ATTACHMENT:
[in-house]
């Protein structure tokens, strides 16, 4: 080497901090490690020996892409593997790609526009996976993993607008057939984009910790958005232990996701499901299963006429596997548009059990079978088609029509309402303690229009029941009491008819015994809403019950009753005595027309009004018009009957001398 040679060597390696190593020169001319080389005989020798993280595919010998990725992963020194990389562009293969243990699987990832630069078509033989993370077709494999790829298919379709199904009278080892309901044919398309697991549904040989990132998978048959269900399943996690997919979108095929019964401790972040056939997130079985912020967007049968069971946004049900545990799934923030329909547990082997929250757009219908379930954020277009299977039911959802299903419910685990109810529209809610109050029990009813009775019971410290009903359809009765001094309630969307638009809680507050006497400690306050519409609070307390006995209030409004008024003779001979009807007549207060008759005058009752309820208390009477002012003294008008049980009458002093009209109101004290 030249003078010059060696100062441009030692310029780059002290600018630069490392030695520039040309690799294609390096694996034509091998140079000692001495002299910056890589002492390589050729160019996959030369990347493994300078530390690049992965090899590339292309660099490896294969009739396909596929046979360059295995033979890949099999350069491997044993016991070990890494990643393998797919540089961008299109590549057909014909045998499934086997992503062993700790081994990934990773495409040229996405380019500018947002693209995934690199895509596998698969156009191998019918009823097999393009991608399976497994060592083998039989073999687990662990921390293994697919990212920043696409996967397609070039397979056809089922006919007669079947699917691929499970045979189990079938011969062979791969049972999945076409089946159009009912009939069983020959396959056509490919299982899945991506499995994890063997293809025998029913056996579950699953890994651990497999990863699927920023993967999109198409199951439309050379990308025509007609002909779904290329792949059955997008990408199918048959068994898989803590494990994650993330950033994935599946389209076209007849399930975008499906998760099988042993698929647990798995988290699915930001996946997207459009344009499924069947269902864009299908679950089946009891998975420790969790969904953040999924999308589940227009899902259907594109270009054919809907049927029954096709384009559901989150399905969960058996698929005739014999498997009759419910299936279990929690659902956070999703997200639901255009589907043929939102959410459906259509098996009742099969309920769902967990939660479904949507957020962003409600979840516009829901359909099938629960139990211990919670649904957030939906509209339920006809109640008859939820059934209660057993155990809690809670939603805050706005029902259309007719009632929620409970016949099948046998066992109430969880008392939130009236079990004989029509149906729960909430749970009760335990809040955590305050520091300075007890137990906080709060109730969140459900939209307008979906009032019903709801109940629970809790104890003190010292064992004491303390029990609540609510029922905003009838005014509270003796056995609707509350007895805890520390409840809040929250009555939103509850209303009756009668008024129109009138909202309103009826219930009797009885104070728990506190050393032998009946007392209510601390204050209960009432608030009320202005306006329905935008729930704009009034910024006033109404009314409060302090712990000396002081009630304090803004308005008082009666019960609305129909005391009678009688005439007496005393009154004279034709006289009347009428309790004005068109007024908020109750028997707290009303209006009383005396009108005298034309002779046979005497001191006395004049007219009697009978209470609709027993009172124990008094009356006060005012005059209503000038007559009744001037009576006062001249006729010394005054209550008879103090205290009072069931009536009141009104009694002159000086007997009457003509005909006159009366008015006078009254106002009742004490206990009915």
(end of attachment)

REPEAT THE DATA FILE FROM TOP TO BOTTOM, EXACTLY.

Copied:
[in-house]
């Protein structure tokens, strides 16, 4: 080497901090490690020996892409593997790609526009996976993993607008057939984009910790958005232990996701499901299963006429596997548009059990079978088609029509309402303690229009029941009491008819015994809403019950009753005595027309009004018009009957001398 040679060597390696190593020169001319080389005989020798993280595919010998990725992963020194990389562009293969243990699987990832630069078509033989993370077709494999790829298919379709199904009278080892309901044919398309697991549904040989990132998978048959269900399943996690997919979108095929019964401790972040056939997130079985912020967007049968069971946004049900545990799934923030329909547990082997929250757009219908379930954020277009299977039911959802299903419910685990109810529209809610109050029990009813009775019971410290009903359809009765001094309630969307638009809680507050006497400690306050519409609070307390006995209030409004008024003779001979009807007549207060008759005058009752309820208390009477002012003294008008049980009458002093009209109101004290 030249003078010059060696100062441009030692310029780059002290600018630069490392030695520039040309690799294609390096694996034509091998140079000692001495002299910056890589002492390589050729160019996959030369990347493994300078530390690049992965090899590339292309660099490896294969009739396909596929046979360059295995033979890949099999350069491997044993016991070990890494990643393998797919540089961008299109590549057909014909045998499934086997992503062993700790081994990934990773495409040229996405380019500018947002693209995934690199895509596998698969156009191998019918009823097999393009991608399976497994060592083998039989073999687990662990921390293994697919990212920043696409996967397609070039397979056809089922006919007669079947699917691929499970045979189990079938011969062979791969049972999945076409089946159009009912009939069983020959396959056509490919299982899945991506499995994890063997293809025998029913056996579950699953890994651990497999990863699927920023993967999109198409199951439309050379990308025509007609002909779904290329792949059955997008990408199918048959068994898989803590494990994650993330950033994935599946389209076209007849399930975008499906998760099988042993698929647990798995988290699915930001996946997207459009344009499924069947269902864009299908679950089946009891998975420790969790969904953040999924999308589940227009899902259907594109270009054919809907049927029954096709384009559901989150399905969960058996698929005739014999498997009759419910299936279990929690659902956070999703997200639901255009589907043929939102959410459906259509098996009742099969309920769902967990939660479904949507957020962003409600979840516009829901359909099938629960139990211990919670649904957030939906509209339920006809109640008859939820059934209660057993155990809690809670939603805050706005029902259309007719009632929620409970016949099948046998066992109430969880008392939130009236079990004989029509149906729960909430749970009760335990809040955590305050520091300075007890137990906080709060109730969140459900939209307008979906009032019903709801109940629970809790104890003190010292064992004491303390029990609540609510029922905003009838005014509270003796056995609707509350007895805890520390409840809040929250009555939103509850209303009756009668008024129109009138909202309103009826219930009797009885104070728990506190050393032998009946007392209510601390204050209960009432608030009320202005306006329905935008729930704009009034910024006033109404009314409060302090712990000396002081009630304090803004308005008082009666019960609305129909005391009678009688005439007496005393009154004279034709006289009347009428309790004005068109007024908020109750028997707290009303209006009383005396009108005298034309002779046979005497001191006395004049007219009697009978209470609709027993009172124990008094009356006060005012005059209503000038007559009744001037009576006062001249006729010394005054209550008879103090205290009072069931009536009141009104009694002159000086007997009457003509005909006159009366008015006078009254106002009742004490206990009915």